Friday, March 7, 2014

Happy Friday: International Women's Day

Happy Friday to all the women out there! I have just been to a fabulous Australian Institute of Management luncheon to celebrate International Women's Day (which is tomorrow), and it was inspiring. With a lunch-time debate focused around the question "Women have to lean in, or they miss out", it made for an interesting afternoon.

Many of us working girls have probably read at least the first few pages of Sheryl Sandberg's Lean In. If you haven't, it makes for pretty interesting reading (I got to 1/3rd of the way through and found myself reading Vogue magazine - oops! I keep meaning to finish). Having spent a solid period of time reading that book nodding my head vigorously in agreement and exclaiming "YES!", I expected I would fall squarely on to the side of the affirmative debate team.

Not so. A very clever, articulate woman from the law firm I used to work at made the very persuasive case that it is not, in fact, women who need to lean in (as we are already fabulous, hard-working, authentic-living good people) but that it's the system that needs to adapt to the rise of the working woman. She made the excellent point that the reason so many of the women that reach the dizzying corporate heights do reach those heights is not because they leant in (although, pretty sure they did), but that the environment they were in - e.g. a husband/family/nanny that helped out a lot at home, a workplace that was supportive, flexible and personal development-oriented AND (importantly) which felt comfortable with women at the top - was what was essential to the success of the modern female. She explained that most of the top executives around the world were (a) men; and (b) their mothers were stay-at home mums. Women as underlings was simply familiar to them, and they are not always the misogynistic pigs they are sometimes made out to be.

Mark Zuckerberg is Gen Y. His mum has a career, and he is a member of an entire generation where women in senior roles is becoming the norm. It is familiar to him to have a female COO or CEO or Head of Risk or whatever senior role you want to name. She pointed out that it's not women who are getting in the way of themselves (although to quote Madeleine Albright via Taylor Swift "there is a special place in Hell for the woman who doesn't help another woman out"), but the system.

The conversation should be beyond women being bitches to each other. It's the system y'all!

The system that has been created by men who are older and - dare we all say it - a little out of touch with the modern world and the demands that exist within it.

This really resonated with me.

I'm married now, and I'm in my early 30s. I want a family one day, even though I know it means I'll be broke for the rest of my life and will not be able to plan a trip to Europe in August at a moment's notice. So naturally, thinking I need to contemplate my future, I have started thinking about maternity leave. There is an amazing array of corporate attitudes towards women's longevity within an organisation, evidenced in no small part by maternity leave and flexible parenting policies. No small part you say? Unless you've been living under a rock, women have to take time off to have kids, and then they need flexibility in order to balance being a good employee with a good mum. If women are expected to flourish within an organization, there must be acknowledgement and support of these very basic facts. To me, maternity leave and flexible parenting policies speak directly to a company's attitude toward the continuing role of the female in the workplace. Some companies simply secure your position for a year, and provide no maternity leave entitlements. Other companies will pay 16 weeks at full pay, which you can elect to spread over 32 weeks at half pay, in addition to having your job secured for up to 2 years. Yet others will pay you 3 days' full pay with the advice from your "joking" middle-aged male manager that "you better have a natural birth then!". It's hard not to be offended when you see some of these policies.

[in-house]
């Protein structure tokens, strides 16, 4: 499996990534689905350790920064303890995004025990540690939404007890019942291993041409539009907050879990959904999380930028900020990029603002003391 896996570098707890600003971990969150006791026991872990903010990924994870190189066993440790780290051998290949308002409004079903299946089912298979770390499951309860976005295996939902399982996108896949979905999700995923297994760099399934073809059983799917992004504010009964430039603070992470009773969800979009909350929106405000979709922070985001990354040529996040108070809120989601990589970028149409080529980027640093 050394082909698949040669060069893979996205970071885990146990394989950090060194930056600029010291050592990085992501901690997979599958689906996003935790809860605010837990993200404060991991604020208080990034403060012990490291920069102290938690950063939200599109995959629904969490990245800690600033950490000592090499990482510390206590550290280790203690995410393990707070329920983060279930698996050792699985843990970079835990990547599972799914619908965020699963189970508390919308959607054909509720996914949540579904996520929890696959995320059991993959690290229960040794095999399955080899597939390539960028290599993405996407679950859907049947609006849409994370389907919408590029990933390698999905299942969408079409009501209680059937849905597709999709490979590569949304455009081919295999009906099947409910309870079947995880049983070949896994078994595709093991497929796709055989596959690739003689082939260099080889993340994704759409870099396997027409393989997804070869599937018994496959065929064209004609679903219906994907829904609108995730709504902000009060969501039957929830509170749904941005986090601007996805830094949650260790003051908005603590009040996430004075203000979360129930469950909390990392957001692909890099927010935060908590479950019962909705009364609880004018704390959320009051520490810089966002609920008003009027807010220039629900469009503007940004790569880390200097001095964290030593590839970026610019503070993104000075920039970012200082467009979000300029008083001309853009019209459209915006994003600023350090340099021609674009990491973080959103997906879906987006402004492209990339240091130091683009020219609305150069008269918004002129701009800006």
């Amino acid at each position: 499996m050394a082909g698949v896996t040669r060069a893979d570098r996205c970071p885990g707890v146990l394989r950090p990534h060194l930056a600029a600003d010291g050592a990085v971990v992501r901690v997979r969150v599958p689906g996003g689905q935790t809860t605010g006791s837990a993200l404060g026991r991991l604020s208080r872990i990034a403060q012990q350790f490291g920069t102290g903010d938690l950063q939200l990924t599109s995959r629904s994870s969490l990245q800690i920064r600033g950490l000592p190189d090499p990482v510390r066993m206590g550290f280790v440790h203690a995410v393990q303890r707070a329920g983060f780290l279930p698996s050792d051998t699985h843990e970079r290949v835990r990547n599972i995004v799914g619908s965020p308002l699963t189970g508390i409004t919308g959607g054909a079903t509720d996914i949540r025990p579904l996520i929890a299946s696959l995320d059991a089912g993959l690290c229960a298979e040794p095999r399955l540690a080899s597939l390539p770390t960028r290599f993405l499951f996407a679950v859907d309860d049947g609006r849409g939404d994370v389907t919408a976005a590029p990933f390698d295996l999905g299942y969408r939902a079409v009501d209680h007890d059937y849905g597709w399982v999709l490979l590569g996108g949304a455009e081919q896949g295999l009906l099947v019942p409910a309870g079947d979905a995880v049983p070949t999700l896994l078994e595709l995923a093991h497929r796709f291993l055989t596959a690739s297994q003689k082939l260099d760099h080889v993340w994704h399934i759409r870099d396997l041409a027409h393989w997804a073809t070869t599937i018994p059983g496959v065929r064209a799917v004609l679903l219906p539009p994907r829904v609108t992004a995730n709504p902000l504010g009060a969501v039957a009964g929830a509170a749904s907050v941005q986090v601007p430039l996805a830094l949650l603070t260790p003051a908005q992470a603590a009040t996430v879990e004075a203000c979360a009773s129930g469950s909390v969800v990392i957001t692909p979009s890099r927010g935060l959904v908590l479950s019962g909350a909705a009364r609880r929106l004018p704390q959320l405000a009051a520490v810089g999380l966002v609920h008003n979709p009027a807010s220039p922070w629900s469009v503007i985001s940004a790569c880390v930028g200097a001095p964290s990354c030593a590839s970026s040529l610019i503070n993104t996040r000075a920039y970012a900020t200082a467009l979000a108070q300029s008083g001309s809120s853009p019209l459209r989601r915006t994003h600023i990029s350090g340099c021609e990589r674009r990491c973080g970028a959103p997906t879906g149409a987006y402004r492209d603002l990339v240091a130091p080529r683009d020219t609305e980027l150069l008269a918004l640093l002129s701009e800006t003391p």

Leaving aside whether some women see another woman's leaving work early to pick up her kids each Wednesday as an opportunity to ascend in an organization, simply just that organization's attitude to the fact that women have to give birth in order to have a family (except adoption, right-o) and need time off to recover from the strenuous activity of child birth and breastfeeding and caregiving is the central issue. I tend to agree.

You can attempt to work through your issues with a competitive female colleague, but how do you change the system? Move to another job that provides the support you're looking for? Or demand better for yourself and your current female colleagues? Is being a pioneer for change worth the effort, and do you have the energy after you've survived another bruising day in the corporate world?

Hate the system, not the system's analyst.

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